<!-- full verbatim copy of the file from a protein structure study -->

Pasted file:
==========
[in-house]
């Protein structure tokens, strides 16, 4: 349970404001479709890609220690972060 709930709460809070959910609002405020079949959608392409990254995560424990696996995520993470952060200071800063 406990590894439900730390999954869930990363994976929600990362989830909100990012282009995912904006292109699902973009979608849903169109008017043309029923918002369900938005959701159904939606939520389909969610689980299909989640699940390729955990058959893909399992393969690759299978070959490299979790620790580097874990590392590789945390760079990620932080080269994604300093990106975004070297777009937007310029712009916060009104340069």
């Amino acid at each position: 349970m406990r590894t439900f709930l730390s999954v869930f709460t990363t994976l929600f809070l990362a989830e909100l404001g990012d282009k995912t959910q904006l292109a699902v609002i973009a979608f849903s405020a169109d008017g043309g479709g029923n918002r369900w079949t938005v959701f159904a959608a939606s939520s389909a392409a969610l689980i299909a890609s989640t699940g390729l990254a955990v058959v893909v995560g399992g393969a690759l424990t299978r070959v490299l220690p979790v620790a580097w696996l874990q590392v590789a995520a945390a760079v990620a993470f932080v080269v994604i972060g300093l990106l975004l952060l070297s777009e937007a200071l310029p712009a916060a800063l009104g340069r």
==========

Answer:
[in-house]
């Protein structure tokens, strides 16, 4: 349970404001479709890609220690972060 709930709460809070959910609002405020079949959608392409990254995560424990696996995520993470952060200071800063 406990590894439900730390999954869930990363994976929600990362989830909100990012282009995912904006292109699902973009979608849903169109008017043309029923918002369900938005959701159904939606939520389909969610689980299909989640699940390729955990058959893909399992393969690759299978070959490299979790620790580097874990590392590789945390760079990620932080080269994604300093990106975004070297777009937007310029712009916060009104340069």
């Amino acid at each position: 349970m406990r590894t439900f709930l730390s999954v869930f709460t990363t994976l929600f809070l990362a989830e909100l404001g990012d282009k995912t959910q904006l292109a699902v609002i973009a979608f849903s405020a169109d008017g043309g479709g029923n918002r369900w079949t938005v959701f159904a959608a939606s939520s389909a392409a969610l689980i299909a890609s989640t699940g390729l990254a955990v058959v893909v995560g399992g393969a690759l424990t299978r070959v490299l220690p979790v620790a580097w696996l874990q590392v590789a995520a945390a760079v990620a993470f932080v080269v994604i972060g300093l990106l975004l952060l070297s777009e937007a200071l310029p712009a916060a800063l009104g340069r």